The three-way talks are expected to last until the end of the month. Sinn Féin says it remains open to forming a left coalition government with the Greens, independents, and other minor party progressives. Don’t bet on it. Given the massive disruptions and challenges of the coronavirus pandemic, it will be easier to sit in opposition for several years and build toward a majority in the next election, when life hopefully will have returned closer to normal.

Ireland has been in political deadlock since the inconclusive election in February. The caretaker government of Taoiseach Leo Varadkar of Fine Gael has been forced to implement costly and extensive fiscal and political policies in response to the health crisis. The country is taking its first small steps toward reopening from quarantine.

Catching up with modern Ireland: April

The COVID-19 pandemic remains the dominant story in Ireland, as it is in most of the world. Wish there was happier, more diverse news in this month’s roundup … maybe May:

  • As of April 27, the coronavirus death rate was roughly the same in the Republic of Ireland and Northern Ireland: 1,102 deaths, or 22 per 100,000 population in the south; 405 deaths, or 21 per 100,000, in the north, according to The Irish Times. (The number of cases and fatalities reported by media and government varies widely.)
  • Reunification of the island of Ireland through cooperative pandemic exit strategy? “Happily, there is now an official agreement between the two jurisdictions that could facilitate the achievement of a harmonized approach,” one public health official wrote to the Times. “… there is a ‘compelling case’ for ‘a common approach to action in both jurisdictions’ where appropriate.”
  • On the other hand, Foreign Policy reported, “Not Even Coronavirus Pandemic Can Overcome Northern Ireland’s Divisions.”
  • Ireland said it would quadruple its contribution to the World Health Organization (WHO) after U.S. President Donald Trump said he would cut American funding.
  • Trump’s Doonbeg, County Clare, golf course has accepted Irish government relief to help pay furloughed workers.
  • First the St. Patrick’s Day parades, now the Twelfth of July parades: The Orange Order cancelled 17 Northern Ireland parades that commemorate the Battle of the Boyne. Locally organized Eleventh Night bonfires also are being discouraged.
  • Taoiseach Leo Varadkar rejoined the medical register to help out in the crisis. Varadkar studied medicine and worked as a doctor for seven years before leaving the profession for politics. He was removed from the medical register in 2013. The New York Times wrote an April 11 story about how the pandemic “Rescued the Image of Ireland’s Political Leader.”
  • Politicians in the Republic are still trying to form a coalition government from the outcome of the February elections.
  • The scheduled Aug. 29 college football game between the University of Notre Dame and Navy in Dublin has not yet been cancelled, despite the city’s ban on gatherings of more than 5,000 people.
  • Dublin’s Abbey Theatre is producing and posting on its YouTube channel a series of 50 pandemic-themed “theatrical postcards” called “Dear Ireland.”

Irish & American connections, before & during pandemic

In February, a month before the COVID-19 pandemic engulfed the world, I received a telephone call at my Washington, D.C., office from Michael Larkin in County Mayo, Ireland. He found me through this blog, and reached me on my mobile device, which is so much more than a phone.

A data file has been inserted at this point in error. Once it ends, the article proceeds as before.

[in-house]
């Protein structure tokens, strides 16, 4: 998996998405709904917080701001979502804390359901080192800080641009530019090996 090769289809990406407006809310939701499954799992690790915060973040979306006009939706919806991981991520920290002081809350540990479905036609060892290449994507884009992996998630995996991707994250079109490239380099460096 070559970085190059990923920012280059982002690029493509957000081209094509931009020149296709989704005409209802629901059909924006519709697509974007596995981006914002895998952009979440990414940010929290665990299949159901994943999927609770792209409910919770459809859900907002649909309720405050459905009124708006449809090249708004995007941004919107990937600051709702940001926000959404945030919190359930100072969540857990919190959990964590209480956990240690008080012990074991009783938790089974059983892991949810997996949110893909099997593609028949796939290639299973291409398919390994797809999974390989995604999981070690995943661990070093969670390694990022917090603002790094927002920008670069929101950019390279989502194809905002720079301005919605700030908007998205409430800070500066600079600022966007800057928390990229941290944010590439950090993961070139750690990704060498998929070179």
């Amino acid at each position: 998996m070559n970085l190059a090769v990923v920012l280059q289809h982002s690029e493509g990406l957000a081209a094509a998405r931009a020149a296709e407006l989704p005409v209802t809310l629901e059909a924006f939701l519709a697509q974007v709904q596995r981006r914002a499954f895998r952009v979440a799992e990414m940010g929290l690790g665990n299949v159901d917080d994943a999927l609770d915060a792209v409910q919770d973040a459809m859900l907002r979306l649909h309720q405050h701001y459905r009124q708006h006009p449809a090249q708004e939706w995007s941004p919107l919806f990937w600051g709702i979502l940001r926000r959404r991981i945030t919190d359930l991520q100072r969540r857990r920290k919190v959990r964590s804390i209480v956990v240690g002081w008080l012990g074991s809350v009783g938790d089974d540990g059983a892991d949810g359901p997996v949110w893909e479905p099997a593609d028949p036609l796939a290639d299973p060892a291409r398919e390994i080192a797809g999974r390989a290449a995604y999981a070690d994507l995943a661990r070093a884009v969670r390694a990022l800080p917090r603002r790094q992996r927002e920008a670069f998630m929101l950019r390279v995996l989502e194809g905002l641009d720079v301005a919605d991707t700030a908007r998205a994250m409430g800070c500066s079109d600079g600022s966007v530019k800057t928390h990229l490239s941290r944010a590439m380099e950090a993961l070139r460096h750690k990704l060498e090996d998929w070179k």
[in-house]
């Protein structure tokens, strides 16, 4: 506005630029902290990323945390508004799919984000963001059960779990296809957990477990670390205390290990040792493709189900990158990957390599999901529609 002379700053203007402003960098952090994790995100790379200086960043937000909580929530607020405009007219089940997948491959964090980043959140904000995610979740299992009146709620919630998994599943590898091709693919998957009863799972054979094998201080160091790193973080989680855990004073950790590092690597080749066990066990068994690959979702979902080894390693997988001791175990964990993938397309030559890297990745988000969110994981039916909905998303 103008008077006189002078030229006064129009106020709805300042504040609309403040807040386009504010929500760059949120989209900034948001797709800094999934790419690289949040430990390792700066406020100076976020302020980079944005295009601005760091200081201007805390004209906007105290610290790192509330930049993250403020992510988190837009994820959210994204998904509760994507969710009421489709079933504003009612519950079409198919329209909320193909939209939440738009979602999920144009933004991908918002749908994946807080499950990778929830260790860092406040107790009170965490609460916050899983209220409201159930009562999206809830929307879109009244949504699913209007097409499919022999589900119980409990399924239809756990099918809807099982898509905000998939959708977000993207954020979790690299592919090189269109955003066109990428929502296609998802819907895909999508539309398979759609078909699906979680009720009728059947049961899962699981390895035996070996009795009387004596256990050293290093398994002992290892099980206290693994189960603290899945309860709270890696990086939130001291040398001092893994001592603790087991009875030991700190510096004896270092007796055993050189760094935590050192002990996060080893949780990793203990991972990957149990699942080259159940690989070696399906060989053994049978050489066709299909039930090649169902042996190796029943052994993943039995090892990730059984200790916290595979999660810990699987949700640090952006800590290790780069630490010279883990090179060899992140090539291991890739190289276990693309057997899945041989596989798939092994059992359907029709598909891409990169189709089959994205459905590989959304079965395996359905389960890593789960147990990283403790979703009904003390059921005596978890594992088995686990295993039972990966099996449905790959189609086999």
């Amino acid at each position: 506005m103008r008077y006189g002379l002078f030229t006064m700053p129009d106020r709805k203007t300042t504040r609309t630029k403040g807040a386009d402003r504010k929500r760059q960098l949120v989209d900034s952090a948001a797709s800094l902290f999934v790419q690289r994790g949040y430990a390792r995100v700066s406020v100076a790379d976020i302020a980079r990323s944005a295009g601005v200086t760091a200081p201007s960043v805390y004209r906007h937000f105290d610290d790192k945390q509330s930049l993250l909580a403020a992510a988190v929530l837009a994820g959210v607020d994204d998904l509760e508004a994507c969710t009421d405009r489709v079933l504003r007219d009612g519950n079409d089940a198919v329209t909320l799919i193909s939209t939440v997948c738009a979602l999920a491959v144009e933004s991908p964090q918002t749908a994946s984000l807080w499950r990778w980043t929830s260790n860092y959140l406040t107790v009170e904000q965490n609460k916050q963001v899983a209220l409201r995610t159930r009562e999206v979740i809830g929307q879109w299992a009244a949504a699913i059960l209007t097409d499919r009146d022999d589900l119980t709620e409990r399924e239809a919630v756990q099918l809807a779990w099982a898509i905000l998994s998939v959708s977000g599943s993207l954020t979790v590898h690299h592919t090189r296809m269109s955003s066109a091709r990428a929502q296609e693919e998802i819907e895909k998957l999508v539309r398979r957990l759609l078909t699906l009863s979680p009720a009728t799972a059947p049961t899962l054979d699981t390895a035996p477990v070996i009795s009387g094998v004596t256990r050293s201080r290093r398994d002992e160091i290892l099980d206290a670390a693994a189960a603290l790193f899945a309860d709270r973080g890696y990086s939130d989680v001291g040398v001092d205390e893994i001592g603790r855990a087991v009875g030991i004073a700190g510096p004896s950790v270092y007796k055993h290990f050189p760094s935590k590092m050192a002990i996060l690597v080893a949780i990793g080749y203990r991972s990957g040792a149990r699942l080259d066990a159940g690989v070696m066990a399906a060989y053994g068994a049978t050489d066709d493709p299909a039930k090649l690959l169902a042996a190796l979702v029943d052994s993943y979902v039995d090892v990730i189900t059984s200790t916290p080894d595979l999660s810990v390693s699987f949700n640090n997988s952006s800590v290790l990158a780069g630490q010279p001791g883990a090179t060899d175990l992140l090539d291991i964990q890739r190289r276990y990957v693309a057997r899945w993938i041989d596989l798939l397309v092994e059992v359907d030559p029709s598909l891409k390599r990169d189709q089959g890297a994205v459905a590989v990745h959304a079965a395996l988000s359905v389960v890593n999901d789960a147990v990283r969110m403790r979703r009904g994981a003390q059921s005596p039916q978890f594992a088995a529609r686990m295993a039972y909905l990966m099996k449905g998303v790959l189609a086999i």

More on that in a moment.

Thomas Larkin eventually returned to Mayo.

It turned out that Michael and I share a connection to Pittsburgh, the city of my birth; the destination of my Kerry emigrant grandparents; and the place where his ancestor, Thomas Larkin, secured employment with the Bell Telephone Company of Pennsylvania and became one of the early Telephone Pioneers of America. (Today–April 25–is National Telephone Day.)  

Michael, a health services professional, is the author of the 2019 book, Making the Right Connections. As he describes:

The book depicts the emigrant journey of Thomas Larkin, as well as themes relating to emigration, transatlantic connectivity, evolution of telecommunications, predictions made regarding the early telephones and an overview of the social history of Ireland and Irish America in the early 1900s.

While Thomas Larkin was just another Irish immigrant hoping to find employment of any kind in the USA, the words ‘connection’,  ‘connectedness’, etc., are particularly apt in the context of Irish American connectivity and also in the context of the early telephones, when the services of an operator were required to ‘make the connection’ in order for a telephone conversation to occur. 

“Believe me, the day will come when you will be able to ‘see’ the person who you are speaking to on the telephone”.

When Thomas Larkin uttered the above words, following his retirement from the Bell Telephone Company and return to a predominantly rural Ireland, they were greeted with suspicion and doubt. Perhaps if he could now ‘see’ the advances in telecommunications, or realize that some of his almost forgotten telephone memorabilia items illustrates and symbolizes Irish American connectivity in its many facets, he might simply say, “I told you so”. 

While my phone conversation with Michael was a “simple” voice connection, we just as easily could have seen each other across the Atlantic on Zoom, Skype or other digital platforms, which so many of us now use as we huddle in quarantine. I also connect with Michael, and with other friends and family in Ireland, via email and Twitter messages, sending words, images, and video in addition to voice. I can do it all on my “phone.”